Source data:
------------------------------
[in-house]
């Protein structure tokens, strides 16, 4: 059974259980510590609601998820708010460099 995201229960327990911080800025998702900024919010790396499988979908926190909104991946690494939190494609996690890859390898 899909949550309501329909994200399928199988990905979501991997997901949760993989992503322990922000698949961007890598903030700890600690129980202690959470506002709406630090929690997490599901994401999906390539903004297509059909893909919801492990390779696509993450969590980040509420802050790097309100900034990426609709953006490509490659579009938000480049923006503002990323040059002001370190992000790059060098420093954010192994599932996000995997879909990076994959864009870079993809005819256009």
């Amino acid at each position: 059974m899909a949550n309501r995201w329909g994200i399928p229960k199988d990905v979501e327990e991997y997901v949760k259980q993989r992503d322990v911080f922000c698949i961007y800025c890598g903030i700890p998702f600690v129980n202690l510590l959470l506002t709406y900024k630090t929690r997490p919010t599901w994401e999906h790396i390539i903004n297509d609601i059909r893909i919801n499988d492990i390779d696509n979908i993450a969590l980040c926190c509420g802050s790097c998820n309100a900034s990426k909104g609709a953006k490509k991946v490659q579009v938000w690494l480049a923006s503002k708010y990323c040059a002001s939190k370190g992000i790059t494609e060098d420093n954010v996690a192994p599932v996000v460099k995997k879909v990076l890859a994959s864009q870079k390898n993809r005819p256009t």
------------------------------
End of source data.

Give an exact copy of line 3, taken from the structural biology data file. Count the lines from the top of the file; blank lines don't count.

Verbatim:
């Amino acid at each position: 059974m899909a949550n309501r995201w329909g994200i399928p229960k199988d990905v979501e327990e991997y997901v949760k259980q993989r992503d322990v911080f922000c698949i961007y800025c890598g903030i700890p998702f600690v129980n202690l510590l959470l506002t709406y900024k630090t929690r997490p919010t599901w994401e999906h790396i390539i903004n297509d609601i059909r893909i919801n499988d492990i390779d696509n979908i993450a969590l980040c926190c509420g802050s790097c998820n309100a900034s990426k909104g609709a953006k490509k991946v490659q579009v938000w690494l480049a923006s503002k708010y990323c040059a002001s939190k370190g992000i790059t494609e060098d420093n954010v996690a192994p599932v996000v460099k995997k879909v990076l890859a994959s864009q870079k390898n993809r005819p256009t």